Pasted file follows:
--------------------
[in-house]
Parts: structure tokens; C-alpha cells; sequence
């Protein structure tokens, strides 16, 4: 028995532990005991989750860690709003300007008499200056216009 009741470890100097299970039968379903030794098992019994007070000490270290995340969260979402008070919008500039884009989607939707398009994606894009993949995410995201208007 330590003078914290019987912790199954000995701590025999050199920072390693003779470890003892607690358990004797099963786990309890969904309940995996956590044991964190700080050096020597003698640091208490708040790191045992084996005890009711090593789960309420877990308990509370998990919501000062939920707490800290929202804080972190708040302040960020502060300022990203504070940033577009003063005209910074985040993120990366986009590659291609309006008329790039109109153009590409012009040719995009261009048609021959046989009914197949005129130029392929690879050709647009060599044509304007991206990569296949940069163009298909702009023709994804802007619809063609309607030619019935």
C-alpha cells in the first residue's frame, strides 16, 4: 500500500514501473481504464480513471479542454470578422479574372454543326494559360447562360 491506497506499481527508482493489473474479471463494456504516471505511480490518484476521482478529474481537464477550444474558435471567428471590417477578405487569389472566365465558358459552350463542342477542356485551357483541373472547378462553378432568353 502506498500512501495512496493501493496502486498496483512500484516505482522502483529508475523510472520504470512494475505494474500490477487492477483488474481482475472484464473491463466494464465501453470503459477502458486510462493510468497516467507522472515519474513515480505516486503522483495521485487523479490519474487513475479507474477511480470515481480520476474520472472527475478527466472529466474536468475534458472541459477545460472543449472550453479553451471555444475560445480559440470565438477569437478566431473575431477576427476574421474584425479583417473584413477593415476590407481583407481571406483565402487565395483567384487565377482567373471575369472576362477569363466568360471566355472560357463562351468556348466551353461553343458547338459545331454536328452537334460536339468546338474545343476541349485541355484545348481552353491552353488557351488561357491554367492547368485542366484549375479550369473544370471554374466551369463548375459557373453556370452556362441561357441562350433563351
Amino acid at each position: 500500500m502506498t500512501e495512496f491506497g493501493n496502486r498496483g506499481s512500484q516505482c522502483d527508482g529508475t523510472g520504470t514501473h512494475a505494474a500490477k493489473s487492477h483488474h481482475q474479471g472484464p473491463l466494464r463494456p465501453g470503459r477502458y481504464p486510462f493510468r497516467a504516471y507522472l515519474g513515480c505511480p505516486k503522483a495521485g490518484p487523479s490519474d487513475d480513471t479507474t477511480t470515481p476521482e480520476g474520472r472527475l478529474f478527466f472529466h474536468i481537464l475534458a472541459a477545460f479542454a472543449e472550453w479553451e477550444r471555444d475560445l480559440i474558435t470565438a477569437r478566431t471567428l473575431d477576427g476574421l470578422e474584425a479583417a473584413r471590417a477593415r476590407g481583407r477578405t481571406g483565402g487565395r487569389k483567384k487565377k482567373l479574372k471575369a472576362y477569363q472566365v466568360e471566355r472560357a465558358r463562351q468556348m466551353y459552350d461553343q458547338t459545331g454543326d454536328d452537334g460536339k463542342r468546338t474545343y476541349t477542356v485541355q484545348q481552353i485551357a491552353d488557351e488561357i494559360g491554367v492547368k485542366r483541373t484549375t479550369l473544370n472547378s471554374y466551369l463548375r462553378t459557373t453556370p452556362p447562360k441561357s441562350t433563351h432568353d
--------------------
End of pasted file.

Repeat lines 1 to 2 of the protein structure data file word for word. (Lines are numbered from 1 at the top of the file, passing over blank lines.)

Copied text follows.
[in-house]
Parts: structure tokens; C-alpha cells; sequence